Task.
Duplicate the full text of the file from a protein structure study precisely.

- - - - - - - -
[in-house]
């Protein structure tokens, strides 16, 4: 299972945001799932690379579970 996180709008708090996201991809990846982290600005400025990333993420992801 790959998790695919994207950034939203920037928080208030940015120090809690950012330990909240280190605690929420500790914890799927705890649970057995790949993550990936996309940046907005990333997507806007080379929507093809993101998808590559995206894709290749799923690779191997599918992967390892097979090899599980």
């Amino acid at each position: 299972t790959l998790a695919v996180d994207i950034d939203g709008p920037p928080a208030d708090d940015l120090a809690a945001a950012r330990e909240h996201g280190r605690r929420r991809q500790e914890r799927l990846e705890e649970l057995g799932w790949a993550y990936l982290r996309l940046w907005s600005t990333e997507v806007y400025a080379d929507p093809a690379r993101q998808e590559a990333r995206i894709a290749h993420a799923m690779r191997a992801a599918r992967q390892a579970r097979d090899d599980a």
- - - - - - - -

[in-house]
């Protein structure tokens, strides 16, 4: 299972945001799932690379579970 996180709008708090996201991809990846982290600005400025990333993420992801 790959998790695919994207950034939203920037928080208030940015120090809690950012330990909240280190605690929420500790914890799927705890649970057995790949993550990936996309940046907005990333997507806007080379929507093809993101998808590559995206894709290749799923690779191997599918992967390892097979090899599980």
């Amino acid at each position: 299972t790959l998790a695919v996180d994207i950034d939203g709008p920037p928080a208030d708090d940015l120090a809690a945001a950012r330990e909240h996201g280190r605690r929420r991809q500790e914890r799927l990846e705890e649970l057995g799932w790949a993550y990936l982290r996309l940046w907005s600005t990333e997507v806007y400025a080379d929507p093809a690379r993101q998808e590559a990333r995206i894709a290749h993420a799923m690779r191997a992801a599918r992967q390892a579970r097979d090899d599980a």